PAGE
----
"There's a book (here)."

책이 없어요. "I don't have a book" -or-
"There's no book (here)."

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그래서 일본말을 공부해요9 공부해요
The verb 공부해요 is a compound made up of two elements:

공부, a noun meaning 'study' -and-
해요, a verb meaning 'do' or 'make.'

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주중에 아주 바빠요.틈이 없어요.
그러나 주말에는 시간이 있어요.

Mr. Park enters the room where Ms. Kim is working and says: Play Video

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Mr. Park: 김선생님, 안녕하세요?
Ms. Kim: 네.박선생님, 안녕하세요?
Mr. Park: 오늘은 바쁘세요?
Ms. Kim: 네,아주 바빠요.한국말수업이 있어요.
Mr. Park: 아, 그래요?매일 가르치세요10 가르치세요
Three elements:
가르치 + 세 + 요
root ('teach') + honorific + polite ending

Notice that Mr. Park inserts the honorific marker 세 when asking Ms. Kim if she teaches every day; he's showing respect.

Note, however, that in her reply, Ms. Kim OMITS the honorific element 세, as it is inappropriate to speak of oneself in such a manner.
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Ms. Kim: 네,매일 가르쳐요.
박선생님도 매일 가르치세요?
Mr. Park: 아니오. 금요일에는 수업이 없어요.
Ms. Kim: 그럼 금요일에는 무엇11 무엇
The word 무엇, meaning "what," behaves as any regular noun in Korean. This means that 무엇 may have attached to it any number of particles, typically the subject marker or the direct object marker. In this case, 무엇 functions as a direct object -- Ms. Kim asks "What do you do?"

무엇을 하세요? "What do you do?"

Unlike English, however, 무엇 will not always occur at the beginning of the sentence. When 무엇 functions as the subject, it should appear with the subject marker and in the subject position:

수미는 무엇이 있어요? "What does Sumi have?"
(literally: "As for Sumi, what exists?")
수미는 무엇을 해요? "What is Sumi doing?"
(literally: "As for Sumi, what does?")
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하세요12 하세요
Note this verb's three elements:
하 + 세 + 요
root ('do') + honorific + polite ending

The dictionary form for this verb is 하다.
The non-honorific polite form for 하다 is irregular: 해요.

The verb 하다, like 있다,is *very* common in Korean, and appears in a wide range of constructions and compounds (e.g. 공부하다 'to study').
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? 쉬세요?
Mr. Park: 아니오. 일본말을 공부해요.
Ms. Kim: 일본말 잘 하세요?13 일본말 잘 하세요?
In this situation, the verb 하다 is used to mean 'speak':
일본말 잘 하세요?
Japanese well do?
"Do you speak Japanese well?"

영어 하세요? "Do you speak English?"
한국말 하세요? "Do you speak Korean?"

Note that in each of these cases, the direct object marker -을/-를 has been omitted. Dropping noun suffixes happens quite often in Korean, particularly (1) when the relationship between the noun and the verb is clear and (2) in conversational speech. Some text materials tell beginning students that they should * not * drop noun suffixes such as -를,-가,-에,-는,... until they develop a better sense as to when suffixes can be dropped and when they can't.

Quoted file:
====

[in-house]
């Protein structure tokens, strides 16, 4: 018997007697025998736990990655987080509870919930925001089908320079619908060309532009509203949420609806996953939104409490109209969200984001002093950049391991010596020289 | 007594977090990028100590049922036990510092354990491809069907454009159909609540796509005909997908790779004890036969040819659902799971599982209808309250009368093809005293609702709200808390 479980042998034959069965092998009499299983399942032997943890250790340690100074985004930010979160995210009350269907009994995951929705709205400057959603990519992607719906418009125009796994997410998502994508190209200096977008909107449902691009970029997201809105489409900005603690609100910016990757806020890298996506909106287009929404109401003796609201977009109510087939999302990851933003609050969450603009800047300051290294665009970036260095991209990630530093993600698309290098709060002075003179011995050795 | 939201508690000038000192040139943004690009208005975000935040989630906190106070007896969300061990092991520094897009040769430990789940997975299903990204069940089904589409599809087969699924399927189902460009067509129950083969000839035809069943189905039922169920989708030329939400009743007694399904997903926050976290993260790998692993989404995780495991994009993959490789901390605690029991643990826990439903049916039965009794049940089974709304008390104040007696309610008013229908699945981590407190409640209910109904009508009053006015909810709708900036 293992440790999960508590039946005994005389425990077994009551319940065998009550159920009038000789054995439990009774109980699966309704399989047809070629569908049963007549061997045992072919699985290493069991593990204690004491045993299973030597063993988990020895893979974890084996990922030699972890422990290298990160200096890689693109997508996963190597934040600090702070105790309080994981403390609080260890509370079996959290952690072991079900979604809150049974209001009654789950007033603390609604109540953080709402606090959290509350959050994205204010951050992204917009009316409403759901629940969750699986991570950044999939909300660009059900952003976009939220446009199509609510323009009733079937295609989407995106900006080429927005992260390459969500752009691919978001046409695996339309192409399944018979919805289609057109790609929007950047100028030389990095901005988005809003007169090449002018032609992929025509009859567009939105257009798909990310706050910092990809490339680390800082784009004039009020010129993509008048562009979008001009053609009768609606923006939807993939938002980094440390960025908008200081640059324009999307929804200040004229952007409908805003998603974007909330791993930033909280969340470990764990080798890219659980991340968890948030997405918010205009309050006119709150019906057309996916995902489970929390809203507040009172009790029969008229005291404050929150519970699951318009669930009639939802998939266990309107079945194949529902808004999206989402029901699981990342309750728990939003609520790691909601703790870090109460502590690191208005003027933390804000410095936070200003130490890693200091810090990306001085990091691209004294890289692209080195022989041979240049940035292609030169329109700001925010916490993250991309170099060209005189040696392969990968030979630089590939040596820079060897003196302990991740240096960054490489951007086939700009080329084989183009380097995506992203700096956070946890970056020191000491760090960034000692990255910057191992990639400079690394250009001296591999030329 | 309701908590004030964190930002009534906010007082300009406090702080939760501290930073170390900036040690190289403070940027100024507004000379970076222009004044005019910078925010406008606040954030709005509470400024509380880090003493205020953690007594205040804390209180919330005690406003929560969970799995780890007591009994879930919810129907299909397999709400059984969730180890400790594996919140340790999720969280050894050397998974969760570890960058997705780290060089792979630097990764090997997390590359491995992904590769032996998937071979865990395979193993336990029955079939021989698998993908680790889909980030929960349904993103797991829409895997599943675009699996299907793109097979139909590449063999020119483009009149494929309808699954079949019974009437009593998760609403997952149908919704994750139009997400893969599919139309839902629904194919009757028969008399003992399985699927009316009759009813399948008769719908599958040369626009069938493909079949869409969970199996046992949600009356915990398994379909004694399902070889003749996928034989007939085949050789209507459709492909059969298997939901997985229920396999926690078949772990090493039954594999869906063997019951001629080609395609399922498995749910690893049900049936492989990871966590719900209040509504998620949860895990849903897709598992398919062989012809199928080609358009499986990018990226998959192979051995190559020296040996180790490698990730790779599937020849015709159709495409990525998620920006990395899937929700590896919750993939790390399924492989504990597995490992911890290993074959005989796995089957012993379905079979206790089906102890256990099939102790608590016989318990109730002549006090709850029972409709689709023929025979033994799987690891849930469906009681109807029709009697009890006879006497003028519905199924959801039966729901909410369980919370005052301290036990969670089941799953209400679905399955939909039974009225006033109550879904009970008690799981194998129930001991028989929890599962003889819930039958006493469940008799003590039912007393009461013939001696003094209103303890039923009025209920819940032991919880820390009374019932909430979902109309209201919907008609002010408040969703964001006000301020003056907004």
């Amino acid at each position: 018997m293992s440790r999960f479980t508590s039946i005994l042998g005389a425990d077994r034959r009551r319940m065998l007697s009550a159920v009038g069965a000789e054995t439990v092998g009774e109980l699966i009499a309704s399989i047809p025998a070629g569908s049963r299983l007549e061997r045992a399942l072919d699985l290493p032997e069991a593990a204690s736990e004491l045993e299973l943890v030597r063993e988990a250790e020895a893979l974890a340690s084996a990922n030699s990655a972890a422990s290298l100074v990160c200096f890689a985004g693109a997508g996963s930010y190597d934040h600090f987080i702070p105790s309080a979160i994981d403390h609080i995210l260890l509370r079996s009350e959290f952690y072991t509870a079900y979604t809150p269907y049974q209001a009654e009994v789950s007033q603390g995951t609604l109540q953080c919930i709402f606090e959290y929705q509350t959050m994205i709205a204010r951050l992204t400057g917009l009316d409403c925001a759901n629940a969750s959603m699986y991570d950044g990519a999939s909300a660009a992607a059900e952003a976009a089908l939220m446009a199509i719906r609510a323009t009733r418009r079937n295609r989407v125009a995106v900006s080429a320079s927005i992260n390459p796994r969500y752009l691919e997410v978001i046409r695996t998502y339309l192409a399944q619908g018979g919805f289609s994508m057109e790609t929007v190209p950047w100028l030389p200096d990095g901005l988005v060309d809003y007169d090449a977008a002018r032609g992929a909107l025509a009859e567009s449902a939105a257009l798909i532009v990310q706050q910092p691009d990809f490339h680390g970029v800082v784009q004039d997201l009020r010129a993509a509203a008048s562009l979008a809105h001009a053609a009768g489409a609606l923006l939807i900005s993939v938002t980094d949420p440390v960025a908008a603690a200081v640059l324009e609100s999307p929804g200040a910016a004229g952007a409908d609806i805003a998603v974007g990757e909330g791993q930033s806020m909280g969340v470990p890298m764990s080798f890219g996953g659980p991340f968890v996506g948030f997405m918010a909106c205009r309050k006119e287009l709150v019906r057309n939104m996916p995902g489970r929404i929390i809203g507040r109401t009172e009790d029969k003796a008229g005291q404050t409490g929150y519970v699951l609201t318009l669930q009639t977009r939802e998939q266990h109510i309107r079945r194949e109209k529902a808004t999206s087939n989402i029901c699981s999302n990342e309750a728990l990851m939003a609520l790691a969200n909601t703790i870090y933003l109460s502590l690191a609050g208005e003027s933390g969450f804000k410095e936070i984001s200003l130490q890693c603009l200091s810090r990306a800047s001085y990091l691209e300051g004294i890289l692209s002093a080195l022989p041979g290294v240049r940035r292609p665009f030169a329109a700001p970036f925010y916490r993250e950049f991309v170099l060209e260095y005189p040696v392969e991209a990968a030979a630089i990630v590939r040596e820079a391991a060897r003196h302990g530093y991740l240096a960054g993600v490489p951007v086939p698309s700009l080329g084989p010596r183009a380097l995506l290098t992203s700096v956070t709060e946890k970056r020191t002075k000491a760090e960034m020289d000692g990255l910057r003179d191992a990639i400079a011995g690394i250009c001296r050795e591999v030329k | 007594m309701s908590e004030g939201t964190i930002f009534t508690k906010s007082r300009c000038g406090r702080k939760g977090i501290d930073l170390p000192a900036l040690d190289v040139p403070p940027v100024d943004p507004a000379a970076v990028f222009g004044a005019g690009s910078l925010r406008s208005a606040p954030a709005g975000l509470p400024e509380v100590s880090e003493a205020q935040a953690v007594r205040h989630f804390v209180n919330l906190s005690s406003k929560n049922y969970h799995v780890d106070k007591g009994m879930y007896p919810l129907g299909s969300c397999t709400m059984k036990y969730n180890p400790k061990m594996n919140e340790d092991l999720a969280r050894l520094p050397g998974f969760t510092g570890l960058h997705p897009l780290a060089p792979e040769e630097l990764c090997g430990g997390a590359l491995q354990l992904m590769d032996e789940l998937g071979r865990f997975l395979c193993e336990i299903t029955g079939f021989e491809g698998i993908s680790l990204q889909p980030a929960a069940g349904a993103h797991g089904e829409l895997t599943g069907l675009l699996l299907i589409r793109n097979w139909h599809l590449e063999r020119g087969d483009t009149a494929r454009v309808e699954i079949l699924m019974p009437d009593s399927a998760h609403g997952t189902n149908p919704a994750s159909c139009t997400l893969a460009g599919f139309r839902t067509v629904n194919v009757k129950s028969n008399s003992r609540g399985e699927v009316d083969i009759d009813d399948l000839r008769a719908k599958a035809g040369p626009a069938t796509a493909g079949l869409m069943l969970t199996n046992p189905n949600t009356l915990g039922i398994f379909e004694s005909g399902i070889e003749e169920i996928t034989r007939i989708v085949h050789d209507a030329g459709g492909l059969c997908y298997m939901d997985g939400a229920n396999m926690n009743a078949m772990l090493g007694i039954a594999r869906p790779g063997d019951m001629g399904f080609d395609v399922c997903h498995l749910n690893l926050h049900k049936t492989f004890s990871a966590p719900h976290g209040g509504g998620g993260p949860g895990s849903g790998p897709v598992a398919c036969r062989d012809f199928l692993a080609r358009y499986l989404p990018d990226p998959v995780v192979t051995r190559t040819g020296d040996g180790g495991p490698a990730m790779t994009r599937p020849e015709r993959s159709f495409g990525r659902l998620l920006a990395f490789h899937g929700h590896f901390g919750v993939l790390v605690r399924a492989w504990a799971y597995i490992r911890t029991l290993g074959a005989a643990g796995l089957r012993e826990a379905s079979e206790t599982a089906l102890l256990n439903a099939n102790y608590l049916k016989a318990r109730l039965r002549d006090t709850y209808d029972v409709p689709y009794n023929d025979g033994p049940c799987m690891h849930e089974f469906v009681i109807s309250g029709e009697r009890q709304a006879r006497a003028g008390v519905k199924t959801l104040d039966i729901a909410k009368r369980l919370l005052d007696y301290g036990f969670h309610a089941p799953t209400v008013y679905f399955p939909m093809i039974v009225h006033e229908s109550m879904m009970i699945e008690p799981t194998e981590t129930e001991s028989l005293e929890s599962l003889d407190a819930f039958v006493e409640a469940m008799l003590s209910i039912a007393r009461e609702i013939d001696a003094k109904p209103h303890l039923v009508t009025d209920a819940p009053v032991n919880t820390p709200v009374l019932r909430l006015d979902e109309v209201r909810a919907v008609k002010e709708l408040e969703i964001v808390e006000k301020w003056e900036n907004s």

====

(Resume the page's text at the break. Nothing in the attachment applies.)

Click outside of this box to return to the lesson

Mr. Park: 아니오. 조금 해요.
김선생님은 일본말 하세요?
Ms. Kim: 네. 저도 조금 해요.
Mr. Park: 일본말은 주중에 공부하세요?
Ms. Kim: 아니오.주중에는 시간이 없어요.

--> What have you learned in this unit?14 --> What have you learned in this unit?
1. The days of the week.
2. How to describe what you do during the week.
3. Two important transitive verbs: "to teach" and "to study."
4. Use of the direct object particle -을 / -를.
5. A review of verbs regarding speaking.
Click outside of this box to return to the lesson

--> How can you further develop your skills?15 --> How can you further develop your skills?
- Create a weekly planner, indicating what you do each day of the week. Use a dictionary to look up at least five (5) new Korean words that are relevant to you and your life. Add these new words to your personal list -- the one you started in Unit 3. (Remember?)
- Come up with list of topics that you are interested in studying; add these to your personal list.
- Get on the World Wide Web (WWW) and search for pages about Korea and Koreans. You may need to adjust the settings on your browser to allow you to view hangul script. See how many words you can recognize!
Click outside of this box to return to the lesson

--> A tip regarding foreign language learning.16 --> A tip regarding foreign language learning.
Learning exactly when and how to use particles and when to drop them (in particular the particle -은 / -는) can be tricky and, quite frankly, frustrating for Korean learners. While many books may attempt to provide you with hard-and-fast rules, real-live language is not * nearly * so neat and tidy. Research in second language learning indicates that some aspects of learning are more naturally learned "implicitly"--by observation and "absorption." Implicitly-oriented learning can be frustrating for adult language learners, who often prefer "explicit" instruction and guidance. The best advice? Keep and open mind about the learning process and be prepared to learn * both * ways: implicitly and explicitly.